The best way to facilitate inclusivity is via one communication tool – whatever you use, make sure EVERYONE in the team has 'VIP' access and you're sharing everything (or at least everything project-related –No one cares about your homemade chia seed pesto)
At any crisis points, get you whole team together and communally acknowledged the problem. Be clear and transparent about what has happened and what the impact is. This might involve difficult client conversations but the sooner you do this, the sooner you can agree a new plan and progress.
Projects often start in the right direction with a detailed plan and shared understanding of risks, assumptions and dependencies.
However, just like waking up in a bush on a Tuesday, finding yourself wearing someone else's trousers (happened to a friend), unexpected things will cause disruption. If these come out the blue the project team risk reactively moving into resolution mode, focusing on the crisis management – not the project goal.
Project success lies in the foresight to recognise what could happen, not was is happening. Proper risk management allows the control of possible future events, and the best way to do this is sadly not with a Delorean, but with a trusty Risk Log.
Creating a Risk Log is IMPERATIVE to surviving Project Apocalypse, even if you have to create one retrospectively. It will help you understand why issues have occurred and how to avoid them going forward.
Your Risk Log should be an iterative process as risks won't stand still. Your Log needs to be updated regularly, not just at the start of the project when everyone is full of enthusiasm and still making eye contact with the client.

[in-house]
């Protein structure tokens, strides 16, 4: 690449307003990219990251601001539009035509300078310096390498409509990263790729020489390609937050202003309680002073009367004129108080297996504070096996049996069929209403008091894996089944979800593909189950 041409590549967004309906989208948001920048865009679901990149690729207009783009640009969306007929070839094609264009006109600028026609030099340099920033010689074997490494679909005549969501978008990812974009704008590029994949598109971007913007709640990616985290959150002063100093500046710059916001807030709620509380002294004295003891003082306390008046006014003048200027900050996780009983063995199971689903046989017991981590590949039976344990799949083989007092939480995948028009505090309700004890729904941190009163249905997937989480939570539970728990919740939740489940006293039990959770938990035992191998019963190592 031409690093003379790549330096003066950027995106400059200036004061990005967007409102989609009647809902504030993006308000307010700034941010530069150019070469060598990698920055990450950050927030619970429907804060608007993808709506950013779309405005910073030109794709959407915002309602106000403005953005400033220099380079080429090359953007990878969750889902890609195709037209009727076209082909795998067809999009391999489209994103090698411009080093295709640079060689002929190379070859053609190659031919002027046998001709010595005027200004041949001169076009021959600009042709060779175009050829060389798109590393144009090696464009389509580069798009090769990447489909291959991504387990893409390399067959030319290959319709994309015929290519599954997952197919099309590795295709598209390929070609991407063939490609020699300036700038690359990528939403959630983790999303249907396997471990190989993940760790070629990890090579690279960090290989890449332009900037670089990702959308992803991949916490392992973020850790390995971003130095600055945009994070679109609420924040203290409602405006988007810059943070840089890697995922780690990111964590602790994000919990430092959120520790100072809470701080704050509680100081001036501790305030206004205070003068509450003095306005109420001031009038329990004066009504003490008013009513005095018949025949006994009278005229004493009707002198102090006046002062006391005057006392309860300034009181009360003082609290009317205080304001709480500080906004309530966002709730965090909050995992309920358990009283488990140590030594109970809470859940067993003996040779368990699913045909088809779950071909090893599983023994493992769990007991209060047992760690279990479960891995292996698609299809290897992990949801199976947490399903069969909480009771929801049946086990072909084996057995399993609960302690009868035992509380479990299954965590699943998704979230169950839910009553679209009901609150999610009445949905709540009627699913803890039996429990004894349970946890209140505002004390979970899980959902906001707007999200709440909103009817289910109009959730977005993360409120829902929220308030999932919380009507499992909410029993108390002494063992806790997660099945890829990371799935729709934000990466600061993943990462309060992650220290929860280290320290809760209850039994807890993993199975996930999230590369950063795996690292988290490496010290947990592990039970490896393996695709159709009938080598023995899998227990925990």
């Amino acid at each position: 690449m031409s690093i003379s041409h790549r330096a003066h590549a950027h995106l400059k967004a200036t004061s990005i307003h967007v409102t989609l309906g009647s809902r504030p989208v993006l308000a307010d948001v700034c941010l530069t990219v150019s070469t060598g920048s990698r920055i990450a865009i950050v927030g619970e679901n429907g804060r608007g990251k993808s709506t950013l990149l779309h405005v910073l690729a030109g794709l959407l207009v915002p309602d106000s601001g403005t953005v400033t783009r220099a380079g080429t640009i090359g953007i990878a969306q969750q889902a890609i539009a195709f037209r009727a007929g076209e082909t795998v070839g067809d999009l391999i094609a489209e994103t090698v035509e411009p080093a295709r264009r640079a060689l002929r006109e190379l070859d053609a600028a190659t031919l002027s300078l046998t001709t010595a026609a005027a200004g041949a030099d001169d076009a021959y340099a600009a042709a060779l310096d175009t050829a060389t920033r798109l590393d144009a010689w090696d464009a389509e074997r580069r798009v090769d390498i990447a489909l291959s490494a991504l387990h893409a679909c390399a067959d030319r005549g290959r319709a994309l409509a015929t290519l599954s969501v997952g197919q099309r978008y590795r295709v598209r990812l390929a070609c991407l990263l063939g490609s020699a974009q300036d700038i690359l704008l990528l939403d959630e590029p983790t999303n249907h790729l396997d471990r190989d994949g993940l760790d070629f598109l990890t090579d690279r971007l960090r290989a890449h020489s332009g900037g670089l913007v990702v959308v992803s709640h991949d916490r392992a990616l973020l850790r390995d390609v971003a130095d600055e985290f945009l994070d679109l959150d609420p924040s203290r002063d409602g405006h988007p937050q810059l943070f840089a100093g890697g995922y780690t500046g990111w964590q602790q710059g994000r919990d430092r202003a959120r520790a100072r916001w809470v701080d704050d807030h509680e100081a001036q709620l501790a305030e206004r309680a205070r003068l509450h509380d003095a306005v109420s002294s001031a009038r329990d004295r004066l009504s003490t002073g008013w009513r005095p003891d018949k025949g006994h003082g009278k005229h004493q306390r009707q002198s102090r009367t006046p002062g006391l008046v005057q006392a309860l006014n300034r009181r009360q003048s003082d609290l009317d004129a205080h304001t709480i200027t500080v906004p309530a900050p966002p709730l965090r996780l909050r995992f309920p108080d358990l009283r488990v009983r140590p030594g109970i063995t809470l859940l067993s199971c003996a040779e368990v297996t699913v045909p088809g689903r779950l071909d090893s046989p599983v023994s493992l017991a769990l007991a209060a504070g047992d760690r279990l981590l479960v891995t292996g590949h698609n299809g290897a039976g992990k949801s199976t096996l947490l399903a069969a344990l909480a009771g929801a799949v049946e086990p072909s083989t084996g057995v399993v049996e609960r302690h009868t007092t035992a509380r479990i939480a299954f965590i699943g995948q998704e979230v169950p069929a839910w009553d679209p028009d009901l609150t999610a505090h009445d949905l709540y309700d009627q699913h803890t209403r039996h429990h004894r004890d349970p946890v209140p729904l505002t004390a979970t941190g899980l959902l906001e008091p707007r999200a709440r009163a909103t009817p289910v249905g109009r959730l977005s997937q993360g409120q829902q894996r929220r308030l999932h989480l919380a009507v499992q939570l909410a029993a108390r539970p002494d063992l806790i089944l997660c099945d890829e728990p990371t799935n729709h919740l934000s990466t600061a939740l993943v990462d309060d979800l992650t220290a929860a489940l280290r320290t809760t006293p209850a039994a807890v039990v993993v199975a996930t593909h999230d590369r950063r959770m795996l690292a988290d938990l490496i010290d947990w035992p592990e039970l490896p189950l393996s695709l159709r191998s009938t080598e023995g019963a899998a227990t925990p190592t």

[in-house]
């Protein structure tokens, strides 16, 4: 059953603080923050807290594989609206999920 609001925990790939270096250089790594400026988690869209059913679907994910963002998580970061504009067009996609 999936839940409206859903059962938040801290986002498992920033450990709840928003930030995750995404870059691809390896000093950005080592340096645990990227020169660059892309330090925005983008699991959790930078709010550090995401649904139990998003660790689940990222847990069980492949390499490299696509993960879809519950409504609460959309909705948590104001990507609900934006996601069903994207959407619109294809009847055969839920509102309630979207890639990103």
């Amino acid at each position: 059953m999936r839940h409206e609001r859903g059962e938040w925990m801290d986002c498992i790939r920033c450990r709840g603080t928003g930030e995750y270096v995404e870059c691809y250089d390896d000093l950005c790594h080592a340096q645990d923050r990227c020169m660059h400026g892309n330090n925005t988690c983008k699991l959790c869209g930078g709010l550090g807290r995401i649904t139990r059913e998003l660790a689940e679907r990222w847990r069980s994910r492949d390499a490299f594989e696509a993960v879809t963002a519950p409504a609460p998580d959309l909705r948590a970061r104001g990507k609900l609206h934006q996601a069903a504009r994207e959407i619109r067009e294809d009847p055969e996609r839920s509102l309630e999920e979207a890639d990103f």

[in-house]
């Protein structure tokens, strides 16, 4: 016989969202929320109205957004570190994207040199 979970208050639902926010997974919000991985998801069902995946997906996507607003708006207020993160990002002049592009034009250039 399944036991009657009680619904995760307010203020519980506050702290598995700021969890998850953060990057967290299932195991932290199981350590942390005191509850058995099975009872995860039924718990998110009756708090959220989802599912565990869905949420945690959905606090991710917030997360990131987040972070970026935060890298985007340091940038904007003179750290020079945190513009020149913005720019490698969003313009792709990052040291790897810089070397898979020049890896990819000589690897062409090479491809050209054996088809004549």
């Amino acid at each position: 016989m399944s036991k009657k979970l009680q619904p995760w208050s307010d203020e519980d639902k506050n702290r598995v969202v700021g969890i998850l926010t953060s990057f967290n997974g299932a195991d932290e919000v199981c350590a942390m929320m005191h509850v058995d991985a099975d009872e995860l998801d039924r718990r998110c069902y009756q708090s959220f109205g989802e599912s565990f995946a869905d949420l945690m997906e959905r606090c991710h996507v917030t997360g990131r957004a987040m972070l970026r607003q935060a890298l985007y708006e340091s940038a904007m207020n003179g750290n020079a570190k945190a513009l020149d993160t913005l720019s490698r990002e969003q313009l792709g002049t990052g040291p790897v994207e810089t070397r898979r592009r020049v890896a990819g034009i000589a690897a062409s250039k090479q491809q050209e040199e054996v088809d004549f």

Ensure you allocate time for the whole team to collaboratively update: this ensures all risks that are logged are not just the ones the PM knows about. Communally acknowledged risks are less scary, fear is the unknown.
Lastly of course, you'll need to find solutions. It's pointless to flag warning signs without a resolution. If a project burn is more than anticipated at the start of the project, react and escalate. Talk to the team to understand why this is happening and if applicable communicate a scope creep with the client. Asking for additional budget or time at the end of the project is totally ineffective.
In the eye of the storm when the project is crumbling around you and chaos ensues, just stop and breathe. Negativity and pessimism spread like project pox and your team risk falling into the doom vortex, spending all their time discussing issues rather than solving them.
No one produces their best work in a high stress zone so if things really have spiraled out of control, the best way to get things back on track is have some time out.
Go for a walk, get a burrito, go play beer pong. Step outside the world of the project, interact with life and get some perspective. A PM (alongside everything else) is the Gandalf to the project hobbits – they should provide protection, guidance and most importantly cheerleading.
Happiness equals productivity so go buy your team an ice-cream. They'll come back to project fresh faced, energised with a spring in their step.
But if you find yourself in Project Apocalypse and all the above fails, then as a last resort repeat the below PM mantra
'We are not saving lives'
'There is no such thing as a design emergency'
'It's only a project'
And then watch these cat videos with your team. Enjoy!